A proposed 5 percent rise in ferry fares over the next two years is likely to ensure the continued operation of the aging vessels. An increase of 2.5 percent is anticipated this October and next to help fund the more than 50 percent operations cost for the 23 ferries — soon to be 22, with Hyak retiring in June — in the state’s fleet.
“We’re growing,” Washington State Ferries senior planning manager Ray Deardorf said.
According to Deardorf, the San Juan route is at record ridership, with the number of passengers rising by 1.5 percent over the past year.
Following a similar format to the meeting held on Orcas on May 15, Deardorf explained the department’s long-term plan, the need for new ferries and the proposed fare increase.
Projects along the San Juan Islands route that are needing to be done, according to Deardorf, include building a new terminal at Anacortes, converting the second slip at Friday Harbor to another drive-on slip and instilling reservations from Lopez to Anacortes. All of these proposals combine with Legislature-regulated revenue targets to define what fare is suggested by WSF to the Washington State Transportation Commission.
The Legislature directed the Transportation Commission to add a vessel replacement surcharge beginning May 1, 2020. This charge is not set to increase any more than 10 percent and may only be used for construction or purchase of ferry vessels.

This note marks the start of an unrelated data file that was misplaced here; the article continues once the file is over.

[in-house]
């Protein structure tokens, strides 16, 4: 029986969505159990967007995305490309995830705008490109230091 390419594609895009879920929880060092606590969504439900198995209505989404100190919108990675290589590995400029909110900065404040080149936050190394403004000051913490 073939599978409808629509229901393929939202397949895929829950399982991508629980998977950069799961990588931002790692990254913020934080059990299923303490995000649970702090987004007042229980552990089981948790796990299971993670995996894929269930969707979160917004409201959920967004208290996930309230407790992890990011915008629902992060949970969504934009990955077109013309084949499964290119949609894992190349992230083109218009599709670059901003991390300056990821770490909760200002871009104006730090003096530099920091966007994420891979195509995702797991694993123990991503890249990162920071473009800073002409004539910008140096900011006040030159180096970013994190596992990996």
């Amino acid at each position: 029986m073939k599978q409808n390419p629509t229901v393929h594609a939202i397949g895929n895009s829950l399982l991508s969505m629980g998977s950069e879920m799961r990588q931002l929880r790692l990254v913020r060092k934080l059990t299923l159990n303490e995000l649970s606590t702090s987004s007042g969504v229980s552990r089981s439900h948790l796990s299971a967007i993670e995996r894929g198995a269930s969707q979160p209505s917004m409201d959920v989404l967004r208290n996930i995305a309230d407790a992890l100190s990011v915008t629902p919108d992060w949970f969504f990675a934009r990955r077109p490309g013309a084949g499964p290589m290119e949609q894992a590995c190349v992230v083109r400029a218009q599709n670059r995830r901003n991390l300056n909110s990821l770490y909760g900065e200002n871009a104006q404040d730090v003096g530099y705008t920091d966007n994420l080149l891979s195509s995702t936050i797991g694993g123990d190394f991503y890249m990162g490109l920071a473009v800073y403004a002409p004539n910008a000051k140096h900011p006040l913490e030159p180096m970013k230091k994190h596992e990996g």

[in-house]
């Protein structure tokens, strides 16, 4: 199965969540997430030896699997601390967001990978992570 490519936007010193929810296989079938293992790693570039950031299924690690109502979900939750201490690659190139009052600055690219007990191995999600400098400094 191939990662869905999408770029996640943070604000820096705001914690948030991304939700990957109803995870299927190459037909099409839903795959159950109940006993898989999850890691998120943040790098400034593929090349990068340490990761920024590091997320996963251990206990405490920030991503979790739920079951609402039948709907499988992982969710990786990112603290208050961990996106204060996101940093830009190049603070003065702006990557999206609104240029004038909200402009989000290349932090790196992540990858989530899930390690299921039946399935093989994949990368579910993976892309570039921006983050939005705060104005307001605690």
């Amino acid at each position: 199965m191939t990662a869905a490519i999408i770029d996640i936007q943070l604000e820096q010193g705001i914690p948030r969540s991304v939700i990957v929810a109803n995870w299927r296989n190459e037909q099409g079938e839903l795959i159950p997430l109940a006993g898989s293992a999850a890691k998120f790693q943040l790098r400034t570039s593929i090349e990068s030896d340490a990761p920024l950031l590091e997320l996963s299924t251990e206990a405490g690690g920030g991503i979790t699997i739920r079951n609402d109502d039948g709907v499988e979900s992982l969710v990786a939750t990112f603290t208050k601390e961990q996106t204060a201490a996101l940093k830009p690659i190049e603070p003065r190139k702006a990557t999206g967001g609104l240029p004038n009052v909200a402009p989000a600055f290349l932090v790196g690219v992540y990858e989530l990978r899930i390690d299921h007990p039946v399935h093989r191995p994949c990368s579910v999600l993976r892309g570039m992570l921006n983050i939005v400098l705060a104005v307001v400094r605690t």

Bicycle surcharges in 2018 brought in a total of $458,000 in revenue for WSF; the San Juans was the highest earner. Deardorf added, however, that the department is considering eliminating those charges as a way to promote multimodal transportation and encourage fewer drive-on passengers.
Two proposed options of alternative revenue collection include the ORCA LIFT pilot program which would offset transportation costs for low-income residents — cutting the fare for that rider in half. An estimated 2.6 percent of all ferry trips would qualify for the program, according to WSF. That would result in a 1.3 percent annual revenue loss — approximately $2.4 million.
The other option is the Good To Go! pilot program which is a single account-based system similar to what is used on toll roads in the state. The goal of this program is to increase throughput at toll booths.
Reservation no-show fees may be raised to 100 percent of the one-way fare as a way to limit the absences, Deardorf said.
“Some people will make multiple reservations and don’t bother to cancel them,” Deardorf said. “That leaves space available that could be used by someone else.”
Deardorf then listened and responded to public comments on the proposed fare increase and other troubles islanders are having with the ferry system including frustrations with the Sidney run; no discounts for locals; and discrimination of residents because they drive their cars aboard the ferries as opposed to walking or biking on, therefore they are subject to fare increases.
Deardorf said the next step in the fare discussion is a final ferry advisory committee meeting on tariffs in June, followed by a proposal to the transportation commission on June 18 or 19, taking public comments on the proposal in July and August and then enacting the fare increase in October.